and investors in our country who have gained from that. It may be a bitter pill to swallow. I think it would be nice if
more people had to swallow it. So you feel like the farmers are taken the brunt of this trade war? I thought Wall Street–
It goes back to the fact that we can’t set our prices. So other industries
that are being impacted by these tariffs (mumbles). If were to put up a new grain
bin or buy a new trailer, a lot of those costs have gone up upwards of 20% on our cost. So those industries have a chance to pass that along to their end user. We can’t do that. President Trump just
announced a deal with Japan for the US to be exporting
more agricultural products to Japan. In the short term, it’s
really gonna be good for the livestock producer. So when we decided, we
as the United States, decided not to agree to TTP, we lost a lot of our beef market and saw an increased tariff– That’s the Trans-Pacific Partnership. Correct. We lost a lot of that to
New Zealand, Australia, and their beef market. So this is really gonna
help open up the doors to further bring in our
high-quality beef and red meats into Japan. And then like I said, our non-GMO, 100% of that ends up in Japan. And so hoping to see that
market grow and expand as well. If we can find one country to actually be able to
complete an agreement with us, it looks more favorable
for other countries to say, “Hey, we can make an agreement,
they are a trusted partner,” and hopefully we continue
to grow these markets instead of having doors shut. I want you to raise your hands for me if you’ve received a
payment from the government from the Market Facilitation Program. This is the aid that’s being offered because of the trade war. We’ve all weighed in on how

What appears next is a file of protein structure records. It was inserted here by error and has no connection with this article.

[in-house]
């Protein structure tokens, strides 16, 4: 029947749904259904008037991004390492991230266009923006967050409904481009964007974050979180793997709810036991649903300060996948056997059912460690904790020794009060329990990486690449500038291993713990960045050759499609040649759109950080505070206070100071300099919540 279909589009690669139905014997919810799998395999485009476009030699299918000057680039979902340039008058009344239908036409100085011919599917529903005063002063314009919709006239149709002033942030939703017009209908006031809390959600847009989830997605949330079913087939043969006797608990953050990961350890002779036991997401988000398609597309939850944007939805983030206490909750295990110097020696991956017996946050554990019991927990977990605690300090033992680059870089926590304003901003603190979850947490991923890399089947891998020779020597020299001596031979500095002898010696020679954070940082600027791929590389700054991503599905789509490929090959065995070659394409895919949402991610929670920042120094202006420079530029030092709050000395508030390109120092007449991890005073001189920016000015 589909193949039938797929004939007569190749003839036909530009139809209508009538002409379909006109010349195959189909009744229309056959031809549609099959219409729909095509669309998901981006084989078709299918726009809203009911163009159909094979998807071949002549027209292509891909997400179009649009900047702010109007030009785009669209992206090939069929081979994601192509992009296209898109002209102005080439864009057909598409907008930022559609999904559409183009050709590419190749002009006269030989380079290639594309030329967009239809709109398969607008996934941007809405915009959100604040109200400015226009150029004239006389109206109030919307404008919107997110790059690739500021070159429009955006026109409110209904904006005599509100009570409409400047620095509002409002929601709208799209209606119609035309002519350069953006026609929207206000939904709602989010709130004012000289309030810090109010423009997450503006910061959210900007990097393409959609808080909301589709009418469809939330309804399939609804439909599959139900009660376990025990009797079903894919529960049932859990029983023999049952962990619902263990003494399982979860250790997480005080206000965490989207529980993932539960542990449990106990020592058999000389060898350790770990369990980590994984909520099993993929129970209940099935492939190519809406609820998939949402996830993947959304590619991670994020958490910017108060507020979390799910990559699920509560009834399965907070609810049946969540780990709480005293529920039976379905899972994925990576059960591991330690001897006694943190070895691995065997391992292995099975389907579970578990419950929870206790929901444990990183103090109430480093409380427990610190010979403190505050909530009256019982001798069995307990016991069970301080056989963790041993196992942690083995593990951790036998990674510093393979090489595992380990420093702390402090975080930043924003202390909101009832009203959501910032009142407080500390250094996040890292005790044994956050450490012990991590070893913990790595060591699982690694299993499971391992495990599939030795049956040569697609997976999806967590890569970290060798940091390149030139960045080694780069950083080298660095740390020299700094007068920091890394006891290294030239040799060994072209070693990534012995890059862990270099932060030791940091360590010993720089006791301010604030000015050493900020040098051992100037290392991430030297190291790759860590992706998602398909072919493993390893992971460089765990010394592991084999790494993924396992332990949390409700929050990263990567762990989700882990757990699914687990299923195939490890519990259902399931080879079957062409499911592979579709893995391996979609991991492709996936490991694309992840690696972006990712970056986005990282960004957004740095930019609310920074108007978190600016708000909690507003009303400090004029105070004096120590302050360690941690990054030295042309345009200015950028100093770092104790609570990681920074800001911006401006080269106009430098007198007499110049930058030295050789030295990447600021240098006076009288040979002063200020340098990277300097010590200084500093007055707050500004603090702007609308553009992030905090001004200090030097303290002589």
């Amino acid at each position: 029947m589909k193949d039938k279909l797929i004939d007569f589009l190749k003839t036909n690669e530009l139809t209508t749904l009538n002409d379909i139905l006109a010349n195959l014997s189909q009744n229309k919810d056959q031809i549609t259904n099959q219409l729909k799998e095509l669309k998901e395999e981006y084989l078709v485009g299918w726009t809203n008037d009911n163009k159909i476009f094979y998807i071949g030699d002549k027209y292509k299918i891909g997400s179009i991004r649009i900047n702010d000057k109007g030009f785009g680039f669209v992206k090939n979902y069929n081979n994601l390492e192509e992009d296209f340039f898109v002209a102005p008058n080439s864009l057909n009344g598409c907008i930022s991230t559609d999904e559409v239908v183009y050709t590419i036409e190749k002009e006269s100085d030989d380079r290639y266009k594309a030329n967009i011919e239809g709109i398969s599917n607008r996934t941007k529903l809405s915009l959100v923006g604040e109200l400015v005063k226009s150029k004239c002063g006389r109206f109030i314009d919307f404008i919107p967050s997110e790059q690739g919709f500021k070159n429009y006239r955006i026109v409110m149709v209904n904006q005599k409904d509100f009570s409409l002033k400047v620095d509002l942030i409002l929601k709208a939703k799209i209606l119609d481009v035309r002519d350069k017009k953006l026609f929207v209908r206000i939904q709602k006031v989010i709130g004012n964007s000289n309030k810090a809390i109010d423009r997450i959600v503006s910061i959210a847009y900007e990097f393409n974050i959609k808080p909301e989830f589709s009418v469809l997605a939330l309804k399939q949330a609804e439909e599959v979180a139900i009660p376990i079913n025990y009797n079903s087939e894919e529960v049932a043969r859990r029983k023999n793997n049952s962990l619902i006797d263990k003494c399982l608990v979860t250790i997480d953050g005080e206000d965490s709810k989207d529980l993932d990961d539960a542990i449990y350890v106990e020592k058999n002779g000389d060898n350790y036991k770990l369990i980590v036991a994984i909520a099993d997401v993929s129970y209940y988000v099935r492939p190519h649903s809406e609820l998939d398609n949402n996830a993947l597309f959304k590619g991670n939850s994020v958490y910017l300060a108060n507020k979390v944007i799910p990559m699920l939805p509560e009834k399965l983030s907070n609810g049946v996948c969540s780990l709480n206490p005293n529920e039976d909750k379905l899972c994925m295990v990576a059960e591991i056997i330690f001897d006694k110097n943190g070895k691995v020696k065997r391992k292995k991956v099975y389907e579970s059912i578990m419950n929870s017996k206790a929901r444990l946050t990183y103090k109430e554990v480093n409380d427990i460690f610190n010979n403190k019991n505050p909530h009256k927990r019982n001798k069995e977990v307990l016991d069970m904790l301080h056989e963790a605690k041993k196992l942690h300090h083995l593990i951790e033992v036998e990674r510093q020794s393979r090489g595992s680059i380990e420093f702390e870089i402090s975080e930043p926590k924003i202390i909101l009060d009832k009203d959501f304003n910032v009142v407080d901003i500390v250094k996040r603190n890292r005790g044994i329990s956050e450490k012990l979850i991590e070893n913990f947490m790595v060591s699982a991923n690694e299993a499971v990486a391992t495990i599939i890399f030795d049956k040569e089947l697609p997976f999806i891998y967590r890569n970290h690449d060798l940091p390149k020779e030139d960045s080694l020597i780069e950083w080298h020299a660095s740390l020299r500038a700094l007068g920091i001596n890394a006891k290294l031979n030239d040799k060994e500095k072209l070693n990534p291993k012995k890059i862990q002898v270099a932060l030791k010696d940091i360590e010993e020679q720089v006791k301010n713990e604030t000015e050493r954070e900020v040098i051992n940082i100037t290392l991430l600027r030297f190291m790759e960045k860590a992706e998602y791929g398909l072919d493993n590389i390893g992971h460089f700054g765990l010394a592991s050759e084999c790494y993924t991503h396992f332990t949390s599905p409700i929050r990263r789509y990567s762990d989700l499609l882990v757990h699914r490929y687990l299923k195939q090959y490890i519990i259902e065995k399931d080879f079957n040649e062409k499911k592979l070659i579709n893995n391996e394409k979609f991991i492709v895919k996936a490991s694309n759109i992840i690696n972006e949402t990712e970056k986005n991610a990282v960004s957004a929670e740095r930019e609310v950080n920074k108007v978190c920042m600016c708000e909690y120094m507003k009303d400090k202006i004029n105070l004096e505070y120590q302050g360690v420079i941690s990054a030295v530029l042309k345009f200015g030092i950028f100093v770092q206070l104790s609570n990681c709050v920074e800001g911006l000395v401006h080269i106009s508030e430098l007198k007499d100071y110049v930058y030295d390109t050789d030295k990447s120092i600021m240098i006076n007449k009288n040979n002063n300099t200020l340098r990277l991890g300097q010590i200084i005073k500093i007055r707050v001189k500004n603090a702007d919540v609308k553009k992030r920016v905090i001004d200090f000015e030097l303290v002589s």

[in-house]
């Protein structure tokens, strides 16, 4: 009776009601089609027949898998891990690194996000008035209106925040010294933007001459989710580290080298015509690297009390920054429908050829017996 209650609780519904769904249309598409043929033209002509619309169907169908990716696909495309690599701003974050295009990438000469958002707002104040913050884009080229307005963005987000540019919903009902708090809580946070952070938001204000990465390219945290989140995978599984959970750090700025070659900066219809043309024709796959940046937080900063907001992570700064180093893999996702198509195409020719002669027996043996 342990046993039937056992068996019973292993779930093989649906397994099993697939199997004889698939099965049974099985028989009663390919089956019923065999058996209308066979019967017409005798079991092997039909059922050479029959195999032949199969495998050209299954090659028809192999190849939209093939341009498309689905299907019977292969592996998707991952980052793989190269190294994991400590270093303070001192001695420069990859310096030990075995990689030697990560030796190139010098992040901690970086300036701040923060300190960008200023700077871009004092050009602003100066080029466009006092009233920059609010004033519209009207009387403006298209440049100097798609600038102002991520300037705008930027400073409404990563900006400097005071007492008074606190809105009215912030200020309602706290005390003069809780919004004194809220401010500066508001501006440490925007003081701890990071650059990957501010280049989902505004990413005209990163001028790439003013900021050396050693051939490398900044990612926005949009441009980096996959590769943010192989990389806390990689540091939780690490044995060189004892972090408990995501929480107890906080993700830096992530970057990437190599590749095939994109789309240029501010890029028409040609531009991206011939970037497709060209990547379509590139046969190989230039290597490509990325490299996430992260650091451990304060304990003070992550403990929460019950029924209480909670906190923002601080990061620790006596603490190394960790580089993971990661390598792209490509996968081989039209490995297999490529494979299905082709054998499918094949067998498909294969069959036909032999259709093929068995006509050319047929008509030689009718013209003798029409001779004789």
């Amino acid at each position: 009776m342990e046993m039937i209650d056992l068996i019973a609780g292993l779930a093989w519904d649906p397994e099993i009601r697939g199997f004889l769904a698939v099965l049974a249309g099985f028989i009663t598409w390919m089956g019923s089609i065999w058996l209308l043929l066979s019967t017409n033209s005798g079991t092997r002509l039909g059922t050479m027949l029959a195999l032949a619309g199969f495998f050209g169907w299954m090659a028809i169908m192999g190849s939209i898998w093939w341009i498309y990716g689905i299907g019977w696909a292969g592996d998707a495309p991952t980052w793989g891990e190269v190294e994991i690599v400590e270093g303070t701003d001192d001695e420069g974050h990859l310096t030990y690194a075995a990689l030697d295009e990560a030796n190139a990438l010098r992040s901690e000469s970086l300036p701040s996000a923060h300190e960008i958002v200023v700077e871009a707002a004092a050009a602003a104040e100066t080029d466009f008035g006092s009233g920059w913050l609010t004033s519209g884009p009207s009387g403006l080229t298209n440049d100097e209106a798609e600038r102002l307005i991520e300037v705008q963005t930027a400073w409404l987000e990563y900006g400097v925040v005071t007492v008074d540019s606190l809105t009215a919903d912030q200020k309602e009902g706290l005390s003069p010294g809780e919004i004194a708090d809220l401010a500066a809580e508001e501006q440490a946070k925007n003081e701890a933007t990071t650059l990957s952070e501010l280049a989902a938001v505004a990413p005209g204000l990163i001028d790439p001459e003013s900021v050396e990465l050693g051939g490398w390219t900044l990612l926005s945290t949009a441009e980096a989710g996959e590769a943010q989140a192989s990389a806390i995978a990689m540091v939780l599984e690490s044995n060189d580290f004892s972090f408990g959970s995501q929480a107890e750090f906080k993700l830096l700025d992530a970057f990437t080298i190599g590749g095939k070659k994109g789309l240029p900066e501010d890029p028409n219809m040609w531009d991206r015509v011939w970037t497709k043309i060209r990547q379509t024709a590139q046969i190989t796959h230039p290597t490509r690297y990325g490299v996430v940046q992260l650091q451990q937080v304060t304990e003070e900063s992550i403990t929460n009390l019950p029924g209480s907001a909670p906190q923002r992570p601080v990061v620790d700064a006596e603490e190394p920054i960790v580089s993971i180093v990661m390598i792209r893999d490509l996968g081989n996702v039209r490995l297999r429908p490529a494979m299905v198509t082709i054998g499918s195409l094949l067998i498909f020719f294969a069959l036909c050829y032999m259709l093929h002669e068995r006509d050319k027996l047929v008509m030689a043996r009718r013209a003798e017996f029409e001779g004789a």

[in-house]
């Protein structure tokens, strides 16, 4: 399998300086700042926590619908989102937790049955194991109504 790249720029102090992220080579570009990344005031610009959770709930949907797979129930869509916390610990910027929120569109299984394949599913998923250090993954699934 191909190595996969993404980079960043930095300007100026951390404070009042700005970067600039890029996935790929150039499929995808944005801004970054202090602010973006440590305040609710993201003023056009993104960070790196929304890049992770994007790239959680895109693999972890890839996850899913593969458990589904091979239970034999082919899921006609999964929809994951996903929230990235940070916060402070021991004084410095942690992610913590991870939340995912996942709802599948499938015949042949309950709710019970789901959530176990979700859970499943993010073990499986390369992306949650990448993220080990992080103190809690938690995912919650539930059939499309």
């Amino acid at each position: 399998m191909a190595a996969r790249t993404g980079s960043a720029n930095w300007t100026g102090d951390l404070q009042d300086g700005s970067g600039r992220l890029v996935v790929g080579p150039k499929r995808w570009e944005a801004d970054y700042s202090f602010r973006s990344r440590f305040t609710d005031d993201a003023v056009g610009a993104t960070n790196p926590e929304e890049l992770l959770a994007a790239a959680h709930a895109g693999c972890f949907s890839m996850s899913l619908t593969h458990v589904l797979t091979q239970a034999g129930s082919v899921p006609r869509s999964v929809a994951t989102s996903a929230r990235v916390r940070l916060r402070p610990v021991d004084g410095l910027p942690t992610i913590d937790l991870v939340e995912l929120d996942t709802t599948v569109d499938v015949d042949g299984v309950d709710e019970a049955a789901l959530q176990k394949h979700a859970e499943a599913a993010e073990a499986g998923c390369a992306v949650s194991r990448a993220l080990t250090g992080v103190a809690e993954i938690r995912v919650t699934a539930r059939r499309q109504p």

that calculation was done, with the impacts to each of our industries directly through the
trade issues with China. At least I’ve worked on that very closely through the National
Corn Growers Association and other associations that I belong to. We’ve all looked at those issues and had a direct economic figure that we can attribute
to bottom-line issues in that situation, directly attributable to China tariffs. It’s never gonna cover you fully for what we believe the
entire market loss is. I don’t expect that to happen either. But it’s a gesture that certainly helps in a struggling agreconomy right now, and I think that was
really the understanding that they tried to go
for, and also to say that, “Hey, we understand
it’s having an impact.” Dereke, do you think the president is picking the wrong fight right now? So it’s a time and a
fight question together. The fight probably is not the wrong fight, and maybe not at the same
point the wrong time. It’s taking a lot of time. 12 to 18 months to solve
something like this. I have some stayability
for a short-term fight. It’s more the long-term trend
that I’m concerned about. You want to know what we want President Trump to do for us, and I think we’d all agree that we can’t be
sustainable without trade. But there is something we
can do here domestically without fighting with another country, and that’s working with
our renewable fuels. So I say we have two ethanol
plants in our county. For us, ethanol is very important. And getting the EPA to reallocate
those gallons of ethanol is really important. For a high-octane, low-carbon
fuel source that’s affordable, you can’t beat corn ethanol. And for me, as a corn farmer